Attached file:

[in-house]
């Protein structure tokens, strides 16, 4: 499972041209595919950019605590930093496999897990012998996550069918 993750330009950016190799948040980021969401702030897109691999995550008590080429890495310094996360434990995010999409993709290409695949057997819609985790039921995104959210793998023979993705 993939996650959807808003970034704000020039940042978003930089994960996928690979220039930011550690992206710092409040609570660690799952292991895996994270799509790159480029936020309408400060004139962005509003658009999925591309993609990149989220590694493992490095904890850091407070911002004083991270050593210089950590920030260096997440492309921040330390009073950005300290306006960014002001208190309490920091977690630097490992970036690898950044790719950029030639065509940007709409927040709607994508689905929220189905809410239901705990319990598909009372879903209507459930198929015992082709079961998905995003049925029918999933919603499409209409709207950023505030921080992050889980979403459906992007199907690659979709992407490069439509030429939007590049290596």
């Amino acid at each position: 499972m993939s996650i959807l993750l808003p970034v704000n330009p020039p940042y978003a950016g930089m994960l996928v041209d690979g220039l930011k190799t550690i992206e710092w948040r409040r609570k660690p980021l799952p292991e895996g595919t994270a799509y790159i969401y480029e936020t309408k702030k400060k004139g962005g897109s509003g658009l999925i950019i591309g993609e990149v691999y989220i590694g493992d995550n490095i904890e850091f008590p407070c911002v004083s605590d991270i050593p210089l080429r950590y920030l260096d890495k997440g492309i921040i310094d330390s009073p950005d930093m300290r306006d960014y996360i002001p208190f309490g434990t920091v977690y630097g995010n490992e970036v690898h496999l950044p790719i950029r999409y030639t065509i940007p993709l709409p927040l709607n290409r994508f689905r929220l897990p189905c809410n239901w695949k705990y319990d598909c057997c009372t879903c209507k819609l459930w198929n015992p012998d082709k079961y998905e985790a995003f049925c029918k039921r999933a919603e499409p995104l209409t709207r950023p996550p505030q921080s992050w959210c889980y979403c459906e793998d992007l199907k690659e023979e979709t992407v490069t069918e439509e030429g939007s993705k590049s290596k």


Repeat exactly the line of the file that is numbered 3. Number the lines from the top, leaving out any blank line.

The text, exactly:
């Amino acid at each position: 499972m993939s996650i959807l993750l808003p970034v704000n330009p020039p940042y978003a950016g930089m994960l996928v041209d690979g220039l930011k190799t550690i992206e710092w948040r409040r609570k660690p980021l799952p292991e895996g595919t994270a799509y790159i969401y480029e936020t309408k702030k400060k004139g962005g897109s509003g658009l999925i950019i591309g993609e990149v691999y989220i590694g493992d995550n490095i904890e850091f008590p407070c911002v004083s605590d991270i050593p210089l080429r950590y920030l260096d890495k997440g492309i921040i310094d330390s009073p950005d930093m300290r306006d960014y996360i002001p208190f309490g434990t920091v977690y630097g995010n490992e970036v690898h496999l950044p790719i950029r999409y030639t065509i940007p993709l709409p927040l709607n290409r994508f689905r929220l897990p189905c809410n239901w695949k705990y319990d598909c057997c009372t879903c209507k819609l459930w198929n015992p012998d082709k079961y998905e985790a995003f049925c029918k039921r999933a919603e499409p995104l209409t709207r950023p996550p505030q921080s992050w959210c889980y979403c459906e793998d992007l199907k690659e023979e979709t992407v490069t069918e439509e030429g939007s993705k590049s290596k």